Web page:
On Saturday night, the son of former Philippine dictator Ferdinand Marcos and the namesake president were the most popular of the last rallies in the presidential campaign. A victory in the polls on Monday would end decades of efforts to restore the legacy of dictator Marcos (his father), who was overthrown in 1986 and forced into exile in the United States.
The son and namesake president of former Philippine dictator Ferdinand Marcos wrapped up his campaign with a lavish meeting on the outskirts of Manila on Saturday, May 7.
A victory in the polls on Monday would end a decades-long effort to restore the legacy of his father, dictator Marcos, who was overthrown in 1986 and died in exile in the United States.
However, the prospect of seeing Ferdinand Marcos Junior arrive at the presidential palace worries rights activists, religious dignitaries and political analysts who fear the government is “unchecked”.
Ten candidates are in the running to succeed President Rodrigo Duterte in a one-round ballot where the relative majority is enough to be elected.
“More radically changing the political system”
To make a comeback, the Marcos family feeds on popular anger at the corruption and persistent poverty of various governments since the dictatorship.
According to opinion polls, Ferdinand Marcos Jr. could win the presidential election with an overwhelming majority, which will be the first time since his father left.
Observers fear such an outcome would weaken the balance of power, foster corruption and lead to renewed attempts to amend the 1987 constitution, including ending the president’s one-term limit.
“If he wins a really landslide victory, that might give him the kind of confidence and motivation to more radically change the Philippine landscape,” said Richard Heydarian, a political science professor at De La Salle University in Manila. policy.”.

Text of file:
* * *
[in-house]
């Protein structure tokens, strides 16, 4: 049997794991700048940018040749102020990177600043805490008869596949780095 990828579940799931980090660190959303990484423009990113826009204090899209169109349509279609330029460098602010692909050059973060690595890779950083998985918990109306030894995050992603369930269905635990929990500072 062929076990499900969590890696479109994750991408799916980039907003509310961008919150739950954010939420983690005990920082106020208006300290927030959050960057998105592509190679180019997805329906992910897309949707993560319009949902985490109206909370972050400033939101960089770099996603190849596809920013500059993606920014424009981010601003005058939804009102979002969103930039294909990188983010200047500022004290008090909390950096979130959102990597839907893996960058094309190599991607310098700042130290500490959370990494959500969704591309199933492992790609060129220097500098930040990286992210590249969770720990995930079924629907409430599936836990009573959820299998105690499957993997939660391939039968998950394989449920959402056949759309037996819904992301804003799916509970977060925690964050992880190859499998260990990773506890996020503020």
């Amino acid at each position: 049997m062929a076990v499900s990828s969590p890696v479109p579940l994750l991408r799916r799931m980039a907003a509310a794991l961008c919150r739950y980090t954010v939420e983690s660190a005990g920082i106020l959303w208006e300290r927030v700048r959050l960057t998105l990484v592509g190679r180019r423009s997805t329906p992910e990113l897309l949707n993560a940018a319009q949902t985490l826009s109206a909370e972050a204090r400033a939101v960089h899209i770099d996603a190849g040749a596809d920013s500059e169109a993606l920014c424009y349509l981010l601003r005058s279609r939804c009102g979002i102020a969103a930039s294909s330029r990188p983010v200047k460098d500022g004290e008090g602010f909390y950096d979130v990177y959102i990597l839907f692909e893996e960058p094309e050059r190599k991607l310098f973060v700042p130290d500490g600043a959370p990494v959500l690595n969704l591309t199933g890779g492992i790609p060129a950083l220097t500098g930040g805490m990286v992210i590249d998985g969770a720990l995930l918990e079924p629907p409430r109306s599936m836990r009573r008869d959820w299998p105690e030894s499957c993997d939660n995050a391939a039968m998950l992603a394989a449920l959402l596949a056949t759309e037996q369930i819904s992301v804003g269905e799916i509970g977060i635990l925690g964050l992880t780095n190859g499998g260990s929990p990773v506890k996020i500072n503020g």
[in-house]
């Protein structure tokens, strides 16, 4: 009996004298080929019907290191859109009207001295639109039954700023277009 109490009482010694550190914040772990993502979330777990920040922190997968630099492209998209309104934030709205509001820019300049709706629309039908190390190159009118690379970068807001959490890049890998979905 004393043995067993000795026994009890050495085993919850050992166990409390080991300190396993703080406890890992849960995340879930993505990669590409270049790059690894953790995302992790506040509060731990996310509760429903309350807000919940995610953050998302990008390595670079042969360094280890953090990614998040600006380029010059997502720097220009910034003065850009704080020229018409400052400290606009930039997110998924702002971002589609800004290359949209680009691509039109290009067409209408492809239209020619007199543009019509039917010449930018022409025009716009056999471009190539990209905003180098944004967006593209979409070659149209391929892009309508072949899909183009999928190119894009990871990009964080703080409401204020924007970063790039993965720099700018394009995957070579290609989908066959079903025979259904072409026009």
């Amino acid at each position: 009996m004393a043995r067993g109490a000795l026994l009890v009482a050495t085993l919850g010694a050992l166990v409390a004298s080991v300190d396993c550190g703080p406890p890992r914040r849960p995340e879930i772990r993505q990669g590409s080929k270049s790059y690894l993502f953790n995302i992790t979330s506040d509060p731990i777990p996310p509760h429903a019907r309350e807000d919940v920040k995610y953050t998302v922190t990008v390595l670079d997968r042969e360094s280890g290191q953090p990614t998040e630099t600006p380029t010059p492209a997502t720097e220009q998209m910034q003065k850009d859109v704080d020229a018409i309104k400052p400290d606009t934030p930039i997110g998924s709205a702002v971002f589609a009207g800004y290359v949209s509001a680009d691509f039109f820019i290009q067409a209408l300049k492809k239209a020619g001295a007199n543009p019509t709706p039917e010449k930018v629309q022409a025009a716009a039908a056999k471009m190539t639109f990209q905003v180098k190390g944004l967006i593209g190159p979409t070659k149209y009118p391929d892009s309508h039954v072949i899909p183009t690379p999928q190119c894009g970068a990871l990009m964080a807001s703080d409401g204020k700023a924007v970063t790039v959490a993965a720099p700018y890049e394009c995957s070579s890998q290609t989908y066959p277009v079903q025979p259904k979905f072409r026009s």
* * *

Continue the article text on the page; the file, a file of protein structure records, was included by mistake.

According to the latest Pulse Asia Research poll, Ferdinand Marcos Jr. will win with 56% of the vote, while his closest competitor, Leni Robredo, will win with 33%. The leader defeated him for the vice-presidentship in 2016.
Ms Robredo, 57, a late campaigner, bemoaned the “future of the country” at stake, still hoping for a surprise given her recent rise in the polls.
His last meeting was held in a carnival atmosphere as his supporters gathered in Manila’s business district, dressed in pink. “Victory awaits us,” she told her supporters.
“I think this election is very important and our lives for the next six years will depend on it,” Charmaigne Ang, 18, who will vote for the first time and doesn’t believe the polls, told AFP.
Still reeling from the 2016 loss, Marcos led a very framed campaign.
He eschews televised debates with his rivals and shuns interviews other than those conducted by complacent celebrities, preferring YouTube videos that try to present him and his wealthy family as ordinary Filipinos.
The rewriting of family histories has also led to a massive disinformation campaign on social networks, targeting young voters who have not experienced fatherhood, marked by corruption and violence.
Marcos’ popularity has been further strengthened by an alliance with the daughter of the current president, Sarah Duterte, who is running for vice president, and the support of several rival political dynasties.
In the days before the election, activists and several Catholic priests spoke out to prevent the Marcos family from returning to Malacañang.